He had his backup band, Scotty and Bill and DJ. That’s true.
But he was front and center. By himself. Where he had pictured himself, where he knew he had to be. It was what he wanted. It was what he had seen and dreamt of and yearned for and pictured. It happened.
In September of 1956, he recorded something called “The Truth About Me”, which was released as a 45, and included in Teen Parade magazine. He answers the questions about himself, and speaks in an unguarded and seemingly spontaneous manner, with that gentle stutter showing up from time to time, making the whole thing feel strangely intimate and off-the-cuff. While all of this is obviously part of a huge promotional push for Love Me Tender, it doesn’t feel like a canned statement. There are a couple of moments that are startlingly revealing. He is 21 years old.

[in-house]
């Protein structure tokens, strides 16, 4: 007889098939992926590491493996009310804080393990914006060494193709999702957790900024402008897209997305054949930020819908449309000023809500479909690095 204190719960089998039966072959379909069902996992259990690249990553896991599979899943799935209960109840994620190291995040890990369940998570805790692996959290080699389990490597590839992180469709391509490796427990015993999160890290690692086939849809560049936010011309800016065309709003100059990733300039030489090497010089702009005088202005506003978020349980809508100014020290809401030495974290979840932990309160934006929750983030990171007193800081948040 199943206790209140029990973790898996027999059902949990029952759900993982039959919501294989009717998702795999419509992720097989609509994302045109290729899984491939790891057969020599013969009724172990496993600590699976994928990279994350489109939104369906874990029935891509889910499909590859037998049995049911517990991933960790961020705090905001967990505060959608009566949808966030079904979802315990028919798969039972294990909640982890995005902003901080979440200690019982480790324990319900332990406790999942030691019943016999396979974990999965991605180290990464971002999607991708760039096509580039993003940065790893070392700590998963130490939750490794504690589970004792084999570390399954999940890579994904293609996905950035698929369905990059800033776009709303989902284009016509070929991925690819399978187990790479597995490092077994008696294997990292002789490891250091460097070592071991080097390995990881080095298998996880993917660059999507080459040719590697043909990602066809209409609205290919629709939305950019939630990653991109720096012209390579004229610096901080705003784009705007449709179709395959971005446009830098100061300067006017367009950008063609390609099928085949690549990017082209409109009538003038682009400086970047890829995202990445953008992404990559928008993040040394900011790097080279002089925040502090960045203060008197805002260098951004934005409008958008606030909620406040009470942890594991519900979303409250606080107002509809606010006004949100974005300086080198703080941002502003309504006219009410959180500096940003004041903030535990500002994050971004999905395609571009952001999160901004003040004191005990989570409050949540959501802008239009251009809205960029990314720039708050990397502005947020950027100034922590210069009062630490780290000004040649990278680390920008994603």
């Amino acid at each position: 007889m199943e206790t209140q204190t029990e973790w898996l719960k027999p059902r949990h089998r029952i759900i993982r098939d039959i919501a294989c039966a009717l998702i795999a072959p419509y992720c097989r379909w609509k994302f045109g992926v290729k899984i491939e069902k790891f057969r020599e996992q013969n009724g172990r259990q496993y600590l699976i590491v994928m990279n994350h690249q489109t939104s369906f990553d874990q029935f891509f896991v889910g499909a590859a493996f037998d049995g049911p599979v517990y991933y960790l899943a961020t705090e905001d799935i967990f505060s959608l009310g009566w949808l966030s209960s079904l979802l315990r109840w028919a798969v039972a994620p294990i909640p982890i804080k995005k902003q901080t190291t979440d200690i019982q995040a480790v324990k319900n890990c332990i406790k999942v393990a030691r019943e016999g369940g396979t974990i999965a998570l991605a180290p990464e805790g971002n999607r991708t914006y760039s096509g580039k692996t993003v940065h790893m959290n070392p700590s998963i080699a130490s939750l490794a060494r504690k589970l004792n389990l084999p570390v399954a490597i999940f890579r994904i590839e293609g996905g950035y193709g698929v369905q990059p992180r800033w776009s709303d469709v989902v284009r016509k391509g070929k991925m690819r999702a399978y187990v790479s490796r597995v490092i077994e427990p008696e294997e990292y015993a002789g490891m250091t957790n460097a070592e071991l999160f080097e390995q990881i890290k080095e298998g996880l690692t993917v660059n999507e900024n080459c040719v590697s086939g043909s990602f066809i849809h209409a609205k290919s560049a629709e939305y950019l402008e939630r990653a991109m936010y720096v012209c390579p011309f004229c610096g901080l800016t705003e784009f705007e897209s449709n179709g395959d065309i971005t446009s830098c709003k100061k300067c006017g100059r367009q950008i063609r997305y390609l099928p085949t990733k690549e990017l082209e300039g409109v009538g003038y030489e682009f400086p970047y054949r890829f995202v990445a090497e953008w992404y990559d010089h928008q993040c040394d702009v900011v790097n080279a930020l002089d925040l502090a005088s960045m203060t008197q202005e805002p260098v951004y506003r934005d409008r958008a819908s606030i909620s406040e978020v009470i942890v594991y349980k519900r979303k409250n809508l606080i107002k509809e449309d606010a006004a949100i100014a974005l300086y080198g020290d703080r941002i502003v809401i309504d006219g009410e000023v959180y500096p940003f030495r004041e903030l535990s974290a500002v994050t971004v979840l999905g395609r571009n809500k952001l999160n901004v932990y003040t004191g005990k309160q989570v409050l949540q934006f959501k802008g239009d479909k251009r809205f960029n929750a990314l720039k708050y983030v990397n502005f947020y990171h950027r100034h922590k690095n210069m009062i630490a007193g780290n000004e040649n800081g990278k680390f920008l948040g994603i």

I guess the first thing people want to know is why I can’t stand still when I’m singing. Some people tap their feet, some people snap their fingers, and some people just sway back and forth. I just sort of do them all together, I guess. Singing rhythm and blues really knocks it out. I watch my audience and listen to them, and, and, I know we’re all getting something out of our system and none of us knows what it is. The important thing is that we’re getting rid of it and nobody’s getting hurt. I suppose you know I’ve got a lot of cars. People have written about it in the papers and a lot of them write and ask me why. When I was driving a truck, every time a big shiny car drove by it started me sort of daydreaming. I always felt that someday somehow something would happen to change everything for me and I’d daydream about how it would be. The first car I ever bought was the most beautiful car I’ve ever seen. It was second-hand but I parked it outside of my hotel the day I got it and set up all night just looking at it. And the next day, well, the thing caught fire and burned up on the road. In a lot of the mail I get, people ask questions about the kind of things I do and all that sort of stuff. Well, I don’t smoke, and I don’t drink, and I love to go to movies. Maybe someday I’m gonna have a home and a family of my own and I’m not gonna budge from it. I was an only child but, uh …. maybe my kids won’t be. I suppose this kind of talk raises another question. Am I in love. No. I thought I’ve been in love but I guess I wasn’t. It just passed over. I guess I haven’t met the girl yet, but I will, and I hope it won’t be too long because I get lonesome sometimes. I get lonesome right in the middle of a crowd. I’ve got a feeling that with her … whoever she may be … I won’t be lonesome no matter where I am. Well, thanks for letting me talk to you and sort of get things off of my chest. I sure appreciate you listening to my RCA Victor records and I’d like to thank all the disc jockeys for playing them. Bye-bye.